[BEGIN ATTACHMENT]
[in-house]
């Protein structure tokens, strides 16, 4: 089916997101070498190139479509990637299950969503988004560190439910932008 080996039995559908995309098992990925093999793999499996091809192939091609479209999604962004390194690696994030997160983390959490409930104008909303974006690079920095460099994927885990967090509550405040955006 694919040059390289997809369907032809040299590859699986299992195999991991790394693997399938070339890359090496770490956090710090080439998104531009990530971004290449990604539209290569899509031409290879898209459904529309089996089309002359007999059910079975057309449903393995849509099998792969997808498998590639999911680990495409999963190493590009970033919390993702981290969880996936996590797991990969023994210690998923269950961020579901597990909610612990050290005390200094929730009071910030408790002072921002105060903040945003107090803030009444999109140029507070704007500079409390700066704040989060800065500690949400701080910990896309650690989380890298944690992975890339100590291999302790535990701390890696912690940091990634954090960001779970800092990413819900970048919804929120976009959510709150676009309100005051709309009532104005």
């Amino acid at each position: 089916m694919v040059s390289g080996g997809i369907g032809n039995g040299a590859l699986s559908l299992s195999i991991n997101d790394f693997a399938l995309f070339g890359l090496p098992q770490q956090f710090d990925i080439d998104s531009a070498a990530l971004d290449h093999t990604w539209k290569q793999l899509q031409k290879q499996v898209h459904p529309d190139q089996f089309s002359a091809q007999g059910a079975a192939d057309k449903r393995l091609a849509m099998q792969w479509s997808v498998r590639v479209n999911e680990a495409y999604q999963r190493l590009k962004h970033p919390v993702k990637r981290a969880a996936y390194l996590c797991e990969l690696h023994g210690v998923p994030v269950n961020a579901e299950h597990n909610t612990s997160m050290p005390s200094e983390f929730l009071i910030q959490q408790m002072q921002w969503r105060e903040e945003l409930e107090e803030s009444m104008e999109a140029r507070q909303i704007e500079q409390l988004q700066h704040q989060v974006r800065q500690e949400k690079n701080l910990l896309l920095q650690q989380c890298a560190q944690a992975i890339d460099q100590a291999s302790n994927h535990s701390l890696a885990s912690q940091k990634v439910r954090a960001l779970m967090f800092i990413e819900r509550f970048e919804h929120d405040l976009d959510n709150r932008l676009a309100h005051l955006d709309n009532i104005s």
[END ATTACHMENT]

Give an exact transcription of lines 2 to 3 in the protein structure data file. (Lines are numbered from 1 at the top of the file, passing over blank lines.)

């Protein structure tokens, strides 16, 4: 089916997101070498190139479509990637299950969503988004560190439910932008 080996039995559908995309098992990925093999793999499996091809192939091609479209999604962004390194690696994030997160983390959490409930104008909303974006690079920095460099994927885990967090509550405040955006 694919040059390289997809369907032809040299590859699986299992195999991991790394693997399938070339890359090496770490956090710090080439998104531009990530971004290449990604539209290569899509031409290879898209459904529309089996089309002359007999059910079975057309449903393995849509099998792969997808498998590639999911680990495409999963190493590009970033919390993702981290969880996936996590797991990969023994210690998923269950961020579901597990909610612990050290005390200094929730009071910030408790002072921002105060903040945003107090803030009444999109140029507070704007500079409390700066704040989060800065500690949400701080910990896309650690989380890298944690992975890339100590291999302790535990701390890696912690940091990634954090960001779970800092990413819900970048919804929120976009959510709150676009309100005051709309009532104005």
């Amino acid at each position: 089916m694919v040059s390289g080996g997809i369907g032809n039995g040299a590859l699986s559908l299992s195999i991991n997101d790394f693997a399938l995309f070339g890359l090496p098992q770490q956090f710090d990925i080439d998104s531009a070498a990530l971004d290449h093999t990604w539209k290569q793999l899509q031409k290879q499996v898209h459904p529309d190139q089996f089309s002359a091809q007999g059910a079975a192939d057309k449903r393995l091609a849509m099998q792969w479509s997808v498998r590639v479209n999911e680990a495409y999604q999963r190493l590009k962004h970033p919390v993702k990637r981290a969880a996936y390194l996590c797991e990969l690696h023994g210690v998923p994030v269950n961020a579901e299950h597990n909610t612990s997160m050290p005390s200094e983390f929730l009071i910030q959490q408790m002072q921002w969503r105060e903040e945003l409930e107090e803030s009444m104008e999109a140029r507070q909303i704007e500079q409390l988004q700066h704040q989060v974006r800065q500690e949400k690079n701080l910990l896309l920095q650690q989380c890298a560190q944690a992975i890339d460099q100590a291999s302790n994927h535990s701390l890696a885990s912690q940091k990634v439910r954090a960001l779970m967090f800092i990413e819900r509550f970048e919804h929120d405040l976009d959510n709150r932008l676009a309100h005051l955006d709309n009532i104005s």